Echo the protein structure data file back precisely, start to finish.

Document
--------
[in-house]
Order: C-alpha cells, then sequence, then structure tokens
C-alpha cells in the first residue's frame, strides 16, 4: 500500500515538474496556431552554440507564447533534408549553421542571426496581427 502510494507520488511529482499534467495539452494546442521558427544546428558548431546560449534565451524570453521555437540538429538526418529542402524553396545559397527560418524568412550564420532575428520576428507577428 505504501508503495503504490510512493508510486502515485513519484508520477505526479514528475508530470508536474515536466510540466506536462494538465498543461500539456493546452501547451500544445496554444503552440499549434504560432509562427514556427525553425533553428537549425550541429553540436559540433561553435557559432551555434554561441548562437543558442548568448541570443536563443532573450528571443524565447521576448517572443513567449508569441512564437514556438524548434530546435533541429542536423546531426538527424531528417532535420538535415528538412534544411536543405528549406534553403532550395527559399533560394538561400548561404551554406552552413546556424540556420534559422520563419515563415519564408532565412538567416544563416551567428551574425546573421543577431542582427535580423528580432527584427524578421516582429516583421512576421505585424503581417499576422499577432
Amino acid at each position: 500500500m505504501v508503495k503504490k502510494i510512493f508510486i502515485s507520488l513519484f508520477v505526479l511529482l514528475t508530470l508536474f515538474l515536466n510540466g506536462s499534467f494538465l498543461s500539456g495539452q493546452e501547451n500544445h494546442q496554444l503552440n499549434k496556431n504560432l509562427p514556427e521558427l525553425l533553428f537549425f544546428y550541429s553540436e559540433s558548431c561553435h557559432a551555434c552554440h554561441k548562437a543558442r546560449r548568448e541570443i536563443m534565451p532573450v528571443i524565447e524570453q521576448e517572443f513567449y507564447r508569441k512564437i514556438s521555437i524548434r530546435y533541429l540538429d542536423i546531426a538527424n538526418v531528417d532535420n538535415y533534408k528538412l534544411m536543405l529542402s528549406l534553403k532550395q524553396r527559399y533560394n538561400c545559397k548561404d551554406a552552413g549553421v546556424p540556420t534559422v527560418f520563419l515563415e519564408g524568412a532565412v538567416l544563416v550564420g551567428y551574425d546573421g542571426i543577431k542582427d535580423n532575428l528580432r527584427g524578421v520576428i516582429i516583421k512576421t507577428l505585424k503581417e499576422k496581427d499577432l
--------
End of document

[in-house]
Order: C-alpha cells, then sequence, then structure tokens
C-alpha cells in the first residue's frame, strides 16, 4: 500500500515538474496556431552554440507564447533534408549553421542571426496581427 502510494507520488511529482499534467495539452494546442521558427544546428558548431546560449534565451524570453521555437540538429538526418529542402524553396545559397527560418524568412550564420532575428520576428507577428 505504501508503495503504490510512493508510486502515485513519484508520477505526479514528475508530470508536474515536466510540466506536462494538465498543461500539456493546452501547451500544445496554444503552440499549434504560432509562427514556427525553425533553428537549425550541429553540436559540433561553435557559432551555434554561441548562437543558442548568448541570443536563443532573450528571443524565447521576448517572443513567449508569441512564437514556438524548434530546435533541429542536423546531426538527424531528417532535420538535415528538412534544411536543405528549406534553403532550395527559399533560394538561400548561404551554406552552413546556424540556420534559422520563419515563415519564408532565412538567416544563416551567428551574425546573421543577431542582427535580423528580432527584427524578421516582429516583421512576421505585424503581417499576422499577432
Amino acid at each position: 500500500m505504501v508503495k503504490k502510494i510512493f508510486i502515485s507520488l513519484f508520477v505526479l511529482l514528475t508530470l508536474f515538474l515536466n510540466g506536462s499534467f494538465l498543461s500539456g495539452q493546452e501547451n500544445h494546442q496554444l503552440n499549434k496556431n504560432l509562427p514556427e521558427l525553425l533553428f537549425f544546428y550541429s553540436e559540433s558548431c561553435h557559432a551555434c552554440h554561441k548562437a543558442r546560449r548568448e541570443i536563443m534565451p532573450v528571443i524565447e524570453q521576448e517572443f513567449y507564447r508569441k512564437i514556438s521555437i524548434r530546435y533541429l540538429d542536423i546531426a538527424n538526418v531528417d532535420n538535415y533534408k528538412l534544411m536543405l529542402s528549406l534553403k532550395q524553396r527559399y533560394n538561400c545559397k548561404d551554406a552552413g549553421v546556424p540556420t534559422v527560418f520563419l515563415e519564408g524568412a532565412v538567416l544563416v550564420g551567428y551574425d546573421g542571426i543577431k542582427d535580423n532575428l528580432r527584427g524578421v520576428i516582429i516583421k512576421t507577428l505585424k503581417e499576422k496581427d499577432l